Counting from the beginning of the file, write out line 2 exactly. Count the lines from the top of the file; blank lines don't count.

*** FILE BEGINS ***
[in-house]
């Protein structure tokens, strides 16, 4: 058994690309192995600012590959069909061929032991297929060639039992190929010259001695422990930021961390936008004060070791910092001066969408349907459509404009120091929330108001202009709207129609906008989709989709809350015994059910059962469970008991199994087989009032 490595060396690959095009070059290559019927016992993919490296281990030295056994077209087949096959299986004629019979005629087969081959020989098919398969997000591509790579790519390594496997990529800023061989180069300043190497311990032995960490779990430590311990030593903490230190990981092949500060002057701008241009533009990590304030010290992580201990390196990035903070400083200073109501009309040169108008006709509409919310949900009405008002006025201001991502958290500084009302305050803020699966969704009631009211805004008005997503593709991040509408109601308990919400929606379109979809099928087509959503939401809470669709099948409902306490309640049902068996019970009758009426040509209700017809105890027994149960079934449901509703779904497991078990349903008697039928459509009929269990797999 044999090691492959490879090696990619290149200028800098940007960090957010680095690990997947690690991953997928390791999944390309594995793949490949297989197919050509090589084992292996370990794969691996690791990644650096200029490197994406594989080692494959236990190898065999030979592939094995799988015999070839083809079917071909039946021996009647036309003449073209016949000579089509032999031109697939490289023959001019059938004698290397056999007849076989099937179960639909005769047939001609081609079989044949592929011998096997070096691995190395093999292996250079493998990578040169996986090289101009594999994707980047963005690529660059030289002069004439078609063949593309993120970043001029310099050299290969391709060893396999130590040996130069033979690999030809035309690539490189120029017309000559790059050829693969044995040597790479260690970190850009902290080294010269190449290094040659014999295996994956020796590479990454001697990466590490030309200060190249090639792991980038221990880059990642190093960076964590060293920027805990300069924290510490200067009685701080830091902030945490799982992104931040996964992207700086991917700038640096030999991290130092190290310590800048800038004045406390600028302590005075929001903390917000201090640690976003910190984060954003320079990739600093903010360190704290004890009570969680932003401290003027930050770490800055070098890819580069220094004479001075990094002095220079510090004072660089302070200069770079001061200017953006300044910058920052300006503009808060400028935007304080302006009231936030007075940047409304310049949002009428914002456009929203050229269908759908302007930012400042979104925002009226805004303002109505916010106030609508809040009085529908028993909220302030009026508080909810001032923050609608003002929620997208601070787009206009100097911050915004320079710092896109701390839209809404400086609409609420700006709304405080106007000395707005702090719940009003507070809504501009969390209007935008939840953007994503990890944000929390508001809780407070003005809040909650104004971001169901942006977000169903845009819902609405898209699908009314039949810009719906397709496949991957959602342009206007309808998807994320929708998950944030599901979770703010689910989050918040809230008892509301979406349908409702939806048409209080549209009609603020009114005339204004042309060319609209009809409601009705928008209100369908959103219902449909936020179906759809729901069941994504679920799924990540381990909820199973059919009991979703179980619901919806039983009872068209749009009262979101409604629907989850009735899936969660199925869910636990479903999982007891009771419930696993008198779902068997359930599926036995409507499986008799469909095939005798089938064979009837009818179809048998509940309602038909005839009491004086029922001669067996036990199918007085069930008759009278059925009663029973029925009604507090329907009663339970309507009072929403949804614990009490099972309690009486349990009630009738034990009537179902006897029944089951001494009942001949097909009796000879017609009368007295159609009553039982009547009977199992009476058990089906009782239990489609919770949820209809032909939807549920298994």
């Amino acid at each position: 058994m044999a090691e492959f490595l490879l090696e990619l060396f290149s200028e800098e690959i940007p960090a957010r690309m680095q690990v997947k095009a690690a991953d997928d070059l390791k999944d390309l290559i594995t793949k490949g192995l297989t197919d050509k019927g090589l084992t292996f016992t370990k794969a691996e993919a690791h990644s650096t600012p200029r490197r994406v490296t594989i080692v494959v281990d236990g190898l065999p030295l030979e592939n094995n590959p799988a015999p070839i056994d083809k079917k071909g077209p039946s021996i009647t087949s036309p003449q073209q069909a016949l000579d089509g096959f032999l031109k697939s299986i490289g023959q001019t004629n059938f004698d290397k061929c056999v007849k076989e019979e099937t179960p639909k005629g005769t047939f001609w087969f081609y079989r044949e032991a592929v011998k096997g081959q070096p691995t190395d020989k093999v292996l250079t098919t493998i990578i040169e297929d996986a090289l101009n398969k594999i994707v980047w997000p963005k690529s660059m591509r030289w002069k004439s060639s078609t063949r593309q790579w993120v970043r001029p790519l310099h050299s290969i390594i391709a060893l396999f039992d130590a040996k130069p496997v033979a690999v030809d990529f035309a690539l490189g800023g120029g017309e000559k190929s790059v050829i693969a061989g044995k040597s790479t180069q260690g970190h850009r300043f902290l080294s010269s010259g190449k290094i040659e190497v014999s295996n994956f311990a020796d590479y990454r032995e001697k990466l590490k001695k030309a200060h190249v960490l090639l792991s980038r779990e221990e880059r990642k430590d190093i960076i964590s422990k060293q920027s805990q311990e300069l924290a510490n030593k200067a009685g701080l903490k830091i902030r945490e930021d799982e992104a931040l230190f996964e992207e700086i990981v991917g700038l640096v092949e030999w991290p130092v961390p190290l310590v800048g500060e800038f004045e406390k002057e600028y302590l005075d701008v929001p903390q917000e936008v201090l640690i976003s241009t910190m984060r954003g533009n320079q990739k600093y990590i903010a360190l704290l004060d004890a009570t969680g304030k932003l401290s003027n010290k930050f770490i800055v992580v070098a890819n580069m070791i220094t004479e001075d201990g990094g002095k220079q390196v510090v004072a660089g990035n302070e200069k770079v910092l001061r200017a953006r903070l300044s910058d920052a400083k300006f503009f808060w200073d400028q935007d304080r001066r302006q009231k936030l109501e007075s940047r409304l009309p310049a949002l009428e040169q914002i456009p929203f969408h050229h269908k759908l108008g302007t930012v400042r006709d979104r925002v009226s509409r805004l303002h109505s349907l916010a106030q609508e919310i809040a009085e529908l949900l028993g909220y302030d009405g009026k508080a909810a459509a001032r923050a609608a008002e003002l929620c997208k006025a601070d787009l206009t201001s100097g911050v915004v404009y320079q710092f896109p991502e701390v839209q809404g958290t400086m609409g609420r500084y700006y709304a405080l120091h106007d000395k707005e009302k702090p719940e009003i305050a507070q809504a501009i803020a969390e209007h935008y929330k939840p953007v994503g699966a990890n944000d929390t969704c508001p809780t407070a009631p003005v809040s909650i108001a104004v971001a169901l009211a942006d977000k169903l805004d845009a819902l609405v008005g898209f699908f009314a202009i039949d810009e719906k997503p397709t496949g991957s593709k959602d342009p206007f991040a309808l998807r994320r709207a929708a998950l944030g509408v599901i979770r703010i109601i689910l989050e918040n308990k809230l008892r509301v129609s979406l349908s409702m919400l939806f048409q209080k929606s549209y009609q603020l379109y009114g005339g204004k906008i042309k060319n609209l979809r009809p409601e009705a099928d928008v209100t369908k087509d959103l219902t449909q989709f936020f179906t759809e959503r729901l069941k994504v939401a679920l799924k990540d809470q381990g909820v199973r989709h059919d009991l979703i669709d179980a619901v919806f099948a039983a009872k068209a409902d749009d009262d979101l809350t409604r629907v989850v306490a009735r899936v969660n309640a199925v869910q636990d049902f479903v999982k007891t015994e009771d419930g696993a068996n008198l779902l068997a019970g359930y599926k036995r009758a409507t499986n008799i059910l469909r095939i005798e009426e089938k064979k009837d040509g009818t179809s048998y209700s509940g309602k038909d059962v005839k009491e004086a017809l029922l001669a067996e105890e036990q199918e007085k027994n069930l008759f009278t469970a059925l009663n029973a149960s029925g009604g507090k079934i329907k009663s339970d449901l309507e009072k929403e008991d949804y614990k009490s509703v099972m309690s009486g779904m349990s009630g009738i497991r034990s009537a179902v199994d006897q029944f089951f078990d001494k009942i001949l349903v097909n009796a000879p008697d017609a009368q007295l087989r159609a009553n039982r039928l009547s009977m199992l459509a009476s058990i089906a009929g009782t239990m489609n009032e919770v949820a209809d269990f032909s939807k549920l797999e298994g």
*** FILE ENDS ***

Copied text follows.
């Protein structure tokens, strides 16, 4: 058994690309192995600012590959069909061929032991297929060639039992190929010259001695422990930021961390936008004060070791910092001066969408349907459509404009120091929330108001202009709207129609906008989709989709809350015994059910059962469970008991199994087989009032 490595060396690959095009070059290559019927016992993919490296281990030295056994077209087949096959299986004629019979005629087969081959020989098919398969997000591509790579790519390594496997990529800023061989180069300043190497311990032995960490779990430590311990030593903490230190990981092949500060002057701008241009533009990590304030010290992580201990390196990035903070400083200073109501009309040169108008006709509409919310949900009405008002006025201001991502958290500084009302305050803020699966969704009631009211805004008005997503593709991040509408109601308990919400929606379109979809099928087509959503939401809470669709099948409902306490309640049902068996019970009758009426040509209700017809105890027994149960079934449901509703779904497991078990349903008697039928459509009929269990797999 044999090691492959490879090696990619290149200028800098940007960090957010680095690990997947690690991953997928390791999944390309594995793949490949297989197919050509090589084992292996370990794969691996690791990644650096200029490197994406594989080692494959236990190898065999030979592939094995799988015999070839083809079917071909039946021996009647036309003449073209016949000579089509032999031109697939490289023959001019059938004698290397056999007849076989099937179960639909005769047939001609081609079989044949592929011998096997070096691995190395093999292996250079493998990578040169996986090289101009594999994707980047963005690529660059030289002069004439078609063949593309993120970043001029310099050299290969391709060893396999130590040996130069033979690999030809035309690539490189120029017309000559790059050829693969044995040597790479260690970190850009902290080294010269190449290094040659014999295996994956020796590479990454001697990466590490030309200060190249090639792991980038221990880059990642190093960076964590060293920027805990300069924290510490200067009685701080830091902030945490799982992104931040996964992207700086991917700038640096030999991290130092190290310590800048800038004045406390600028302590005075929001903390917000201090640690976003910190984060954003320079990739600093903010360190704290004890009570969680932003401290003027930050770490800055070098890819580069220094004479001075990094002095220079510090004072660089302070200069770079001061200017953006300044910058920052300006503009808060400028935007304080302006009231936030007075940047409304310049949002009428914002456009929203050229269908759908302007930012400042979104925002009226805004303002109505916010106030609508809040009085529908028993909220302030009026508080909810001032923050609608003002929620997208601070787009206009100097911050915004320079710092896109701390839209809404400086609409609420700006709304405080106007000395707005702090719940009003507070809504501009969390209007935008939840953007994503990890944000929390508001809780407070003005809040909650104004971001169901942006977000169903845009819902609405898209699908009314039949810009719906397709496949991957959602342009206007309808998807994320929708998950944030599901979770703010689910989050918040809230008892509301979406349908409702939806048409209080549209009609603020009114005339204004042309060319609209009809409601009705928008209100369908959103219902449909936020179906759809729901069941994504679920799924990540381990909820199973059919009991979703179980619901919806039983009872068209749009009262979101409604629907989850009735899936969660199925869910636990479903999982007891009771419930696993008198779902068997359930599926036995409507499986008799469909095939005798089938064979009837009818179809048998509940309602038909005839009491004086029922001669067996036990199918007085069930008759009278059925009663029973029925009604507090329907009663339970309507009072929403949804614990009490099972309690009486349990009630009738034990009537179902006897029944089951001494009942001949097909009796000879017609009368007295159609009553039982009547009977199992009476058990089906009782239990489609919770949820209809032909939807549920298994």